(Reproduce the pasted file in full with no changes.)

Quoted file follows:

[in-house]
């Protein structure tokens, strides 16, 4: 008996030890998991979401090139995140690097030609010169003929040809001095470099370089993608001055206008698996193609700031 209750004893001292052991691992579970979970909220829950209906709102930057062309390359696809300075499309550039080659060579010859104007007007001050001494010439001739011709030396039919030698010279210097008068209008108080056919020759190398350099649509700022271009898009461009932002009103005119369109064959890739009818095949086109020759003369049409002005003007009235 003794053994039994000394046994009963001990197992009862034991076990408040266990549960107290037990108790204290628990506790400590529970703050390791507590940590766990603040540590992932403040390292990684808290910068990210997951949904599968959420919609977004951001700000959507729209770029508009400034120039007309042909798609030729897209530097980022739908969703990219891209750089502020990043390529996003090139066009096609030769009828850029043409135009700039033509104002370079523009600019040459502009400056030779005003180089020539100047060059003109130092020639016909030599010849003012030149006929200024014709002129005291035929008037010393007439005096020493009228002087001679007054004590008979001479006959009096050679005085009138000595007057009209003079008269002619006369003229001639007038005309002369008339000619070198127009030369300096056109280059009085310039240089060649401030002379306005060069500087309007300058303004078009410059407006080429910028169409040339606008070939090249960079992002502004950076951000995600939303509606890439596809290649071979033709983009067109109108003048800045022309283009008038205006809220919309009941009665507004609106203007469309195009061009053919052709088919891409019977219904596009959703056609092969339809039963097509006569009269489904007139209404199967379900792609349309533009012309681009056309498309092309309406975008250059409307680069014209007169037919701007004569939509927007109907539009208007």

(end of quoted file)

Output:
[in-house]
């Protein structure tokens, strides 16, 4: 008996030890998991979401090139995140690097030609010169003929040809001095470099370089993608001055206008698996193609700031 209750004893001292052991691992579970979970909220829950209906709102930057062309390359696809300075499309550039080659060579010859104007007007001050001494010439001739011709030396039919030698010279210097008068209008108080056919020759190398350099649509700022271009898009461009932002009103005119369109064959890739009818095949086109020759003369049409002005003007009235 003794053994039994000394046994009963001990197992009862034991076990408040266990549960107290037990108790204290628990506790400590529970703050390791507590940590766990603040540590992932403040390292990684808290910068990210997951949904599968959420919609977004951001700000959507729209770029508009400034120039007309042909798609030729897209530097980022739908969703990219891209750089502020990043390529996003090139066009096609030769009828850029043409135009700039033509104002370079523009600019040459502009400056030779005003180089020539100047060059003109130092020639016909030599010849003012030149006929200024014709002129005291035929008037010393007439005096020493009228002087001679007054004590008979001479006959009096050679005085009138000595007057009209003079008269002619006369003229001639007038005309002369008339000619070198127009030369300096056109280059009085310039240089060649401030002379306005060069500087309007300058303004078009410059407006080429910028169409040339606008070939090249960079992002502004950076951000995600939303509606890439596809290649071979033709983009067109109108003048800045022309283009008038205006809220919309009941009665507004609106203007469309195009061009053919052709088919891409019977219904596009959703056609092969339809039963097509006569009269489904007139209404199967379900792609349309533009012309681009056309498309092309309406975008250059409307680069014209007169037919701007004569939509927007109907539009208007």